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Vaping truckers may live longer

Vaping truckers may live longer


Over-the-road driver Tanner Peavler used to smoke three packs a day, and he wasn't alone. More than half of truck drivers (51%) smoke cigarettes compared to 19% of the general adult population, according to the Centers for Disease Control, and the habit contributes to hypertension, stroke, diabetes and cancer.

The 34-year-old trucker began smoking when he was only 18 years old, and three years ago he noticed he had trouble breathing. Climbing in and out of his truck became harder. Doctors told him to stop smoking. He wanted to quit but he couldn't.

Not only was his health failing, but he was becoming a social outcast in a nation where smoking was steadily dropping. "You know what it's like; you've been around people who smoke,” he explained. “They come in from outside and it's like, ‘Wow, I've gotta get away from this person. They smell so bad.’ I just didn't want to be that guy anymore."

Desperate to quit, Peavler decided to try a vaporizer, a tobacco-less, electronic cigarette that emits only water vapor. Touted as safer than cigarettes, vaping also allowed him to 'smoke' in many facilities that bar tobacco smoking because of an open flame. "Some of them [loading docks and warehouses] still consider it smoking even though it's technically not. Others are like, 'it's not combustible, so go ahead.'"

Electronic cigarettes are battery-powered devices with cartridges filled with a liquid, commonly called 'e-juice,' that usually contains nicotine and flavorings. A heating device converts the liquid into a vapor, which the person inhales.

Since switching over to e-cigs three years ago, Peavler said he feels much better, breathes easier, and while some doctors are still concerned about chemicals, including nicotine, in e-juices others applaud his efforts. "They think, 'Oh, it's still nicotine.' They don't want you to do it. Out of most of the doctors I have talked to, there's been one or two that said, 'Hey, yeah, keep it up. Your lungs look good. Your sinuses sound clear. So do what you're doing.'"

Peavler, who works for Western Flyer Express in Oklahoma City, may be on to something. A recent article in Tobacco Control, a journal that accepts no papers from any researcher affiliated with or receives funding from tobacco interests, says that cigarette smokers who switch to e-cigs will live, on average, 5 to 10 years longer than those who continue to smoke cigarettes. "The key thing to remember is they need to switch completely," said lead author David Levy, PhD, professor of oncology at Georgetown Lombardi Cancer Center in Washington, DC.

The study noted: "Compared with the status quo, replacement of cigarette by e-cigarette use over a 10-year period yields 6.6 million fewer premature deaths with 86.7 million fewer life years lost in the Optimistic Scenario. Under the Pessimistic Scenario, 1.6 million premature deaths are averted with 20.8 million fewer life years lost." (The study performed an 'optimistic' and 'pessimistic' view of outcomes depending upon whether future studies show that e-cigs are more harmful than science now indicates.)

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"[Switching] doesn’t have to be right away, (Peavler was a dual e-cig/tobacco user for a while until he switched completely to e-cigs) but if you smoke any cigarettes at all you still you have double the heart risk, which is the big problem for people under age 65. It’s important to switch completely to e-cigarettes," said Levy, who noted that remaining tobacco smokers may smoke more zealously. "The price of cigarettes has gone up, so many people smoke the cigarette down closer to the butt. They also inhale more deeply. People who are left smoking may be more highly addicted. The evidence shows that over time the mortality from cigarettes is going up."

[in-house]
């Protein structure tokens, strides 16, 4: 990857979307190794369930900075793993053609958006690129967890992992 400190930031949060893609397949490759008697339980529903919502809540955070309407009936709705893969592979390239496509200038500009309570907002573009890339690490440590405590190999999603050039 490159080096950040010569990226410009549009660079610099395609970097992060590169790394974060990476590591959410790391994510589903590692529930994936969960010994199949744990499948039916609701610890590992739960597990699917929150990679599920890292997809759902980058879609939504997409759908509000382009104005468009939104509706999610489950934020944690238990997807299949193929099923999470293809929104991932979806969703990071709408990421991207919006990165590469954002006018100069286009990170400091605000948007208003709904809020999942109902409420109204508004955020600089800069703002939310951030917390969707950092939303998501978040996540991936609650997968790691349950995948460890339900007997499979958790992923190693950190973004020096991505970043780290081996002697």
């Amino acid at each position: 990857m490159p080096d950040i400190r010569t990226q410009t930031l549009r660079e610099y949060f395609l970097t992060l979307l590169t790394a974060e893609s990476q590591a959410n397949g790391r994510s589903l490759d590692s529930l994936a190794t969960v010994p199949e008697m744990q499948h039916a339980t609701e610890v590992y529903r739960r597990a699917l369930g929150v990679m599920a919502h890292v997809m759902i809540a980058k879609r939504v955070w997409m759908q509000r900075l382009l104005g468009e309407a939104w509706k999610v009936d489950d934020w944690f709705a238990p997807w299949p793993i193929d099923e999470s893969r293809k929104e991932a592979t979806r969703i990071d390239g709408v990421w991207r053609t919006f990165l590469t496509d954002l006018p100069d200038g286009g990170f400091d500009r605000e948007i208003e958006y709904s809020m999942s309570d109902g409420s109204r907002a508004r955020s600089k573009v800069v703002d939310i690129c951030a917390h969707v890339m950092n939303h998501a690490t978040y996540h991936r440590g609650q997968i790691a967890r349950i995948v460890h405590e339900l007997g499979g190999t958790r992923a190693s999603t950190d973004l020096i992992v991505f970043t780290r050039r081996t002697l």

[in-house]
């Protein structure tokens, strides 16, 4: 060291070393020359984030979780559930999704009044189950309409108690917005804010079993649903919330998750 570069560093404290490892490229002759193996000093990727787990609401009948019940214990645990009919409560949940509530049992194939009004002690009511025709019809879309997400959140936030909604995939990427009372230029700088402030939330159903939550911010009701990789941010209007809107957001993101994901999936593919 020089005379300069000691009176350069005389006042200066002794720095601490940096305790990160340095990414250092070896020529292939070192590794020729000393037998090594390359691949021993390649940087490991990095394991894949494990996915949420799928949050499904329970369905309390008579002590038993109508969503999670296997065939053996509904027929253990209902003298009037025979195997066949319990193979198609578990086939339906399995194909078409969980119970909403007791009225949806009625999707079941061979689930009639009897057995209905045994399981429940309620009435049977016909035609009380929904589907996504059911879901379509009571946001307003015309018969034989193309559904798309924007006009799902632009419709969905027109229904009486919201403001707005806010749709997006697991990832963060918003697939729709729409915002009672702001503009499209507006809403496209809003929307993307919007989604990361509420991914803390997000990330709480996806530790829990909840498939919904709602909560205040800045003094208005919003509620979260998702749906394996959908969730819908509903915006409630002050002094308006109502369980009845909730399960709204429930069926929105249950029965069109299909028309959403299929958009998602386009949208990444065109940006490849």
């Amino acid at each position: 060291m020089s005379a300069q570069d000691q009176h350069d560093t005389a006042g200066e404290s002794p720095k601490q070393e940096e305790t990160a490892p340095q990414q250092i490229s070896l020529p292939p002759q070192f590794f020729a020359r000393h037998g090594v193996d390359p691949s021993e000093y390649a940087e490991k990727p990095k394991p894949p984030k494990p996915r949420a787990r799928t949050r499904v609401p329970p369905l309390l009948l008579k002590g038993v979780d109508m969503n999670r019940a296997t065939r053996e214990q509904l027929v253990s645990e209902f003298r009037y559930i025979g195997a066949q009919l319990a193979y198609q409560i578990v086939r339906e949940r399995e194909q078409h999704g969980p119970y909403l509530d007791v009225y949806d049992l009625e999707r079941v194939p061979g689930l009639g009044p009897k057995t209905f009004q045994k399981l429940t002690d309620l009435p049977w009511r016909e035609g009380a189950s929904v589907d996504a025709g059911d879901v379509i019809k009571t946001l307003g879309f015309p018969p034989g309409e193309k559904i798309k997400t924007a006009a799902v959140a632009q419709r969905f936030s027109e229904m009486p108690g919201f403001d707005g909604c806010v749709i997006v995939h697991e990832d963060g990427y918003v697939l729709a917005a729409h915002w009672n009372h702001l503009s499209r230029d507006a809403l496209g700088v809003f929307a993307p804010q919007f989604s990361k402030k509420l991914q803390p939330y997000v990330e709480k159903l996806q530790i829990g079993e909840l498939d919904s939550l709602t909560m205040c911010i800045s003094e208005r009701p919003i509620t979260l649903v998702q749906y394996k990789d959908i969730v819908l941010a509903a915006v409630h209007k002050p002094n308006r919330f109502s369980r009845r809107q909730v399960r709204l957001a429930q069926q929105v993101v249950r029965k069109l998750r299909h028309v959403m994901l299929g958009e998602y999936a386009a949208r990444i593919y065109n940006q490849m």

To save money and control what he vaporizes Peavler mixes his own e-juice. "I found a simple sugar cookie [flavored] recipe that is good, so I just keep making that. Basically, it's nicotine flavoring and vegetable glycerin. It's three or four different things. It's actually not very hard to do for what you get."

No one suggests that e-cigs are totally without harm, however. E-cigs usually contain nicotine – which is addictive – and some researchers suggest it can prime the brain’s reward system, putting vapers, especially teens, at risk for addiction to other drugs, according to some studies. Other research suggests that, depending upon the e-juice and the vaporizer itself, the vapor may contain toxic or carcinogenic chemicals.

To those truckers who smoke, Levy offers: "Many smokers have tried to quit and want to quit and probably feel the effects of smoking in terms of shortness of breath and that kind of thing. For a lot of people e-cigarettes have worked, and if you can switch completely to e-cigarettes, you’re definitely much better off health-wise than if you keep on smoking cigarettes."

Peavler said it's sometimes difficult to convince his fellow drivers that vaping is better than cigarettes. "I've got a lot of friends who smoke, and I've tried to tell them about vaping, but they're just set in their ways. I tell them that it's only $100 lost [if it doesn't work] so give it a try. That's all I can do."

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